David Parlett's Katarenga games

# TROIKA

A three-in-a-row game for two

Start. The board starts empty. This is a game of placement only, with no movement or capture.

Object. To be the first to make a troika – that is, a line of three pawns of your own colour in a row, whether horizontal, vertical, or diagonal. They need not be adjacent, but may be any distance apart and lying at any angle relative to the board. For example, this illustration shows Black winning with the line 8-12-10.

Play. You each in turn place a pawn of your own colour on the board. The first pawn may be placed anywhere, and each subsequent pawn must be placed en prise to the previous one. You win the game by making a line of three, as described above.

You may not immobilise your opponent, and must therefore retract any move that allows of no legal continuation. If neither of you has made a line of three when all 16 pawns are down you may declare the game a draw.

Alternatively, play continues with each of you in turn removing one of your pawns from its current position and placing it en prise to the previous one as usual. Continue till one of you eventually wins or you both die of boredom.

## Comment

This is one of my favourite Katarenga games. It's surprisingly intricate and tricky. (I've just confirmed that 'tricky' is ultimately cognate with 'intricate', so, in a sense, that comment was tautologous.) Beginners often lose before placing more than four or five pawns, and even experts have never yet, in my experience, got as far as all 16 pawns on board. Indeed, as a problem, you might try continuing this game (playing as both opponents) in such a way as to prevent either from making a troika. It's a bit like the eight-queens-on-a chessboard puzzle.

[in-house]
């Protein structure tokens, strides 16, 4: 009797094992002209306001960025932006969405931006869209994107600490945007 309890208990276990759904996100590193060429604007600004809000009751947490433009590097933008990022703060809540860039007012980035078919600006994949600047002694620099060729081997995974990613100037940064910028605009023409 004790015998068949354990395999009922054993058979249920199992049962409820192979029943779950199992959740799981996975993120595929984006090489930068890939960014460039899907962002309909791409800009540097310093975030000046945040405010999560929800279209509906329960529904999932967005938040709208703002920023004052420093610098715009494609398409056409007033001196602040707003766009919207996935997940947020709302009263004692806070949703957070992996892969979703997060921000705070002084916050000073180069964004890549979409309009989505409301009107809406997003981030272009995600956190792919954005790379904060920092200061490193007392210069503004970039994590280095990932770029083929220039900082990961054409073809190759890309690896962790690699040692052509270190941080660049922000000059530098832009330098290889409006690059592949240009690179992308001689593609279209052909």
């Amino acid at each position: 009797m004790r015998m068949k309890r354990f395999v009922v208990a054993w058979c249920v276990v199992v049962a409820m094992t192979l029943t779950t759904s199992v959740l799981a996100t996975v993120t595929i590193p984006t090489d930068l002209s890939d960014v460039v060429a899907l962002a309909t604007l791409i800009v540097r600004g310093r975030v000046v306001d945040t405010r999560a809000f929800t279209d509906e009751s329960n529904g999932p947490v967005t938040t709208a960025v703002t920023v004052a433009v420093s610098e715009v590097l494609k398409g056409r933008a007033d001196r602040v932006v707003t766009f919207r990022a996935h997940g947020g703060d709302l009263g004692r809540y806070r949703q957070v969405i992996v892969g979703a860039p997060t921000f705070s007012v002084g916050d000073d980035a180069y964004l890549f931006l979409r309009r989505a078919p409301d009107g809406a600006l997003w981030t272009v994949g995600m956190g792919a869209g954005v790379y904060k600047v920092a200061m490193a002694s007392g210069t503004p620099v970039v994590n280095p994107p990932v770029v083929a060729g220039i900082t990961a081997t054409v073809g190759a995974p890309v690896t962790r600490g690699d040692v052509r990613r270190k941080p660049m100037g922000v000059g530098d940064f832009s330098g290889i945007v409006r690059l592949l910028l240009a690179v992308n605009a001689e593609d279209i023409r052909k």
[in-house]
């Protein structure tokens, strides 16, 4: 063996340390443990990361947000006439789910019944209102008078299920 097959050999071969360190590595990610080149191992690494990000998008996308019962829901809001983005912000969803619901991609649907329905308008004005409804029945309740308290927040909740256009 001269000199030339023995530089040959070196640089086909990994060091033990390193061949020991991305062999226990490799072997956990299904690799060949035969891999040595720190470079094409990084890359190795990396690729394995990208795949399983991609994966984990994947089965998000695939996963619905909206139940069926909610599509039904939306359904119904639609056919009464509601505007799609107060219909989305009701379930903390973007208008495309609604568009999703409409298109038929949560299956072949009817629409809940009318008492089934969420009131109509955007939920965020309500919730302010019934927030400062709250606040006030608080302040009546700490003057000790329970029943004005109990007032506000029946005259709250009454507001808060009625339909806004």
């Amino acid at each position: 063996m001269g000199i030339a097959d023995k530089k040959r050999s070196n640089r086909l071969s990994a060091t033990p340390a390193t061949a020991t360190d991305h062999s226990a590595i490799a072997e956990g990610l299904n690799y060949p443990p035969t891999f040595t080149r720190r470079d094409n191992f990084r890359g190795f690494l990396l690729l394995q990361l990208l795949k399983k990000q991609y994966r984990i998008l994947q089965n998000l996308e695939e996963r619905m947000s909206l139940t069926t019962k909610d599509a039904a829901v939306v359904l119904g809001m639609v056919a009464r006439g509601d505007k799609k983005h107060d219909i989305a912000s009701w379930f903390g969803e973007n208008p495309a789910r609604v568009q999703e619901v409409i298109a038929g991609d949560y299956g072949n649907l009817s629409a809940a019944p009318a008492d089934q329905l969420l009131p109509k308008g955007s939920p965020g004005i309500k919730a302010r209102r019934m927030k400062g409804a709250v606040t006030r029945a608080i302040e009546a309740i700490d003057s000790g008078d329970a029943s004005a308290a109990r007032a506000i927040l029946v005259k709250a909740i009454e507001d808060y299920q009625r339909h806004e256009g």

### Reminder

Pawns move from red like a rook, from yellow like a bishop, from green like a knight, from blue like a king and not beyond the next square of the colour it started from. It may not jump or land on another pawn except to capture one of the opponent's. (Troika is a game of placement only, but rules of movement also govern placement.)